The Problems with Spell Check and Grammar Check

Have a big essay due?  Have it all polished up and ready to go?  Just give it one final run through the spell check program included on your computer, and you’ll be guaranteed to get a good grade, right?

Not so much.  While computer spell checkers are an incredibly useful tool and have generally improved the quality of spelling in most of the documents we edit, it’s not a silver bullet that prevents all mistakes from slipping through.  There are a couple things to watch out for if you overly rely on your spelling and grammar checkers.

Spell Check Will Miss Things

First of all, a spell check program will rarely have proper names included.  Sure, they’ll be able to tell if you’ve misspelled a famous city like London or New York, but try giving it a smaller, more local name—like Wabansia, Kinzie or Lamon, and you’ll quickly find your document riddled with “errors” that are actually correct.  If you just spam your spellchecker and accept what it says without thinking about it, you could accidentally riddle your text with a bunch of incorrect names and places.

They also can’t tell the difference between homonyms.  There and their and they’re all will pass muster from spell check, as will then and than and loose and lose.  If you don’t know which word to use, your spelling checker won’t be able to help you.  That’s why it’s important to study your homonyms, or you’ll end up with an article filled to the brim with the wrong words, like in this humorous poem.

Grammar Check is Hit-And-Miss

But, you say, just because my spell check program doesn’t pick up the homonyms, surely my grammar checker will come to the rescue!  In actual fact, however, grammar checkers are significantly worse than spell checkers at this point, because English is hard.  Our computer intelligence isn’t yet at the point where they can correctly figure out the meaning of every sentence, so they’re plugging sentences into a database of rules and trying to find patterns that fit or don’t fit.

This leaves things as a mess.  It will highlight false positives—claiming a sentence is a run-on or a fragment when, in actuality, it’s grammatically fine.  It will miss bad grammatical statements that are obvious to the human eye, as well.  Look at the following sentence:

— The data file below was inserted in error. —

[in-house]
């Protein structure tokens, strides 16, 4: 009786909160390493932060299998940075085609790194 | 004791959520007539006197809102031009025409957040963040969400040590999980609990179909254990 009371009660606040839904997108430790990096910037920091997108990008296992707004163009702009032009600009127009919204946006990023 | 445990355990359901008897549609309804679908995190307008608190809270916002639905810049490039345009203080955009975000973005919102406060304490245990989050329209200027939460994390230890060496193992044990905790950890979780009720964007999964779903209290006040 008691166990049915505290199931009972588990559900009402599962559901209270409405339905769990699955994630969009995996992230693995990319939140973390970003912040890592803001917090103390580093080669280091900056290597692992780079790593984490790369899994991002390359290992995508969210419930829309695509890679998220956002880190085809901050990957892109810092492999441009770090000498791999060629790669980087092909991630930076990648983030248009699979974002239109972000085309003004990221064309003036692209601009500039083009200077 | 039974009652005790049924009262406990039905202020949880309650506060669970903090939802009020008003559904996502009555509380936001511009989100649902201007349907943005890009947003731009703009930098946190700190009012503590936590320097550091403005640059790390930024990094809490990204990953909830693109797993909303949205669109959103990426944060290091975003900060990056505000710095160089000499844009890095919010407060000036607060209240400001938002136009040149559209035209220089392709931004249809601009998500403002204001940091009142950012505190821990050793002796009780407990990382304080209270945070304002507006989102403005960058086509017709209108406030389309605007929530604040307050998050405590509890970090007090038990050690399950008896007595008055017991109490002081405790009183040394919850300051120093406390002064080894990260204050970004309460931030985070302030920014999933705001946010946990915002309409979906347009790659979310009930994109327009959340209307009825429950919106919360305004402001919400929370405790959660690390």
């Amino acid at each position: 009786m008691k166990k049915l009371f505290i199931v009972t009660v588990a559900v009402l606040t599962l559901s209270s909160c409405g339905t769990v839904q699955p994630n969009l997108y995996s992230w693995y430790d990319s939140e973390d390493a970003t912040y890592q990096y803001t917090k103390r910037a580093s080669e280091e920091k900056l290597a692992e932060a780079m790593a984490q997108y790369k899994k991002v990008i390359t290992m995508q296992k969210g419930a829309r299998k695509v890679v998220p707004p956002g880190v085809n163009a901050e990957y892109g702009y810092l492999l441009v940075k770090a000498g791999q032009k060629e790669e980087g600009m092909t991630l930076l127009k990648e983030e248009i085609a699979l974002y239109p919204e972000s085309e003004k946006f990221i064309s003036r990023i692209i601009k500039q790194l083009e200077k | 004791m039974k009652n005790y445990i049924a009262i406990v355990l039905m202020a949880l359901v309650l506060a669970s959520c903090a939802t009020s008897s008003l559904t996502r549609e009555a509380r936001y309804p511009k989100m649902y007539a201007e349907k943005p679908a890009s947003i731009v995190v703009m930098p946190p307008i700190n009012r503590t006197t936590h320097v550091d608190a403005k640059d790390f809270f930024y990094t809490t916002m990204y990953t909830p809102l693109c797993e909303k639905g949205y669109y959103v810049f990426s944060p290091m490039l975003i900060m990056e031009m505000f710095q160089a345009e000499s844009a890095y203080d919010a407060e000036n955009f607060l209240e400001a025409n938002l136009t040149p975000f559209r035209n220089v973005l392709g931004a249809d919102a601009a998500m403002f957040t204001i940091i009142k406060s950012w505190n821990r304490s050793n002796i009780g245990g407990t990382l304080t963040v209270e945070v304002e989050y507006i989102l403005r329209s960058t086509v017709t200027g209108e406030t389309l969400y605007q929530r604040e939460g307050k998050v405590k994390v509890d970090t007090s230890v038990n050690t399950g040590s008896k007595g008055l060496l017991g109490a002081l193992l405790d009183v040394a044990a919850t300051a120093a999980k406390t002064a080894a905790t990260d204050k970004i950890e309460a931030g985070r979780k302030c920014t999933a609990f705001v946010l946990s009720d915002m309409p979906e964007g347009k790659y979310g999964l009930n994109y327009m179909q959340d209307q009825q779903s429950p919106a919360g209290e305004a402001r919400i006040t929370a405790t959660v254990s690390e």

This webpage and that book is a good resource for grammar issues.

That sentence is grammatically incorrect—because we’re talking about multiple sources, it should be “this webpage and that book are good resources”—it’s a compound plural.  However, according to Microsoft Word’s grammar checking program, it’s perfectly fine.  It’s reading “that book is…”, and wrongly thinking that we’re just talking about one thing.  The computer can’t see the problem; an actual English speaker can.

That doesn’t mean you should entirely ignore your spelling and grammar checkers.  I rely on my spell check program all the time, especially on long words I always seem to misspell, such as “fortunately”, “rhythm,” or even “misspell” itself.  Grammar checking also serves as a good warning—even the best writers occasionally forget a comma or a period, and there are times when grammar checkers will catch that.

Neither replaces a good old fashioned proof-reading, however.  Always, always, always give your articles and essays a final read-through—out loud, if possible—to catch grammar and spelling mistakes.  You’ll find your accuracy improves dramatically.

If you’re less confident about your spelling or grammar skills, and you want to make sure your essay is as good as it can be, why not stop by Wordsmith Essaysorder page today?  Our team of professional editors will give your essay a polish and make sure everything is in order.   We’re more than happy to give you all the help you could possibly need to make sure your ideas come through clearly.


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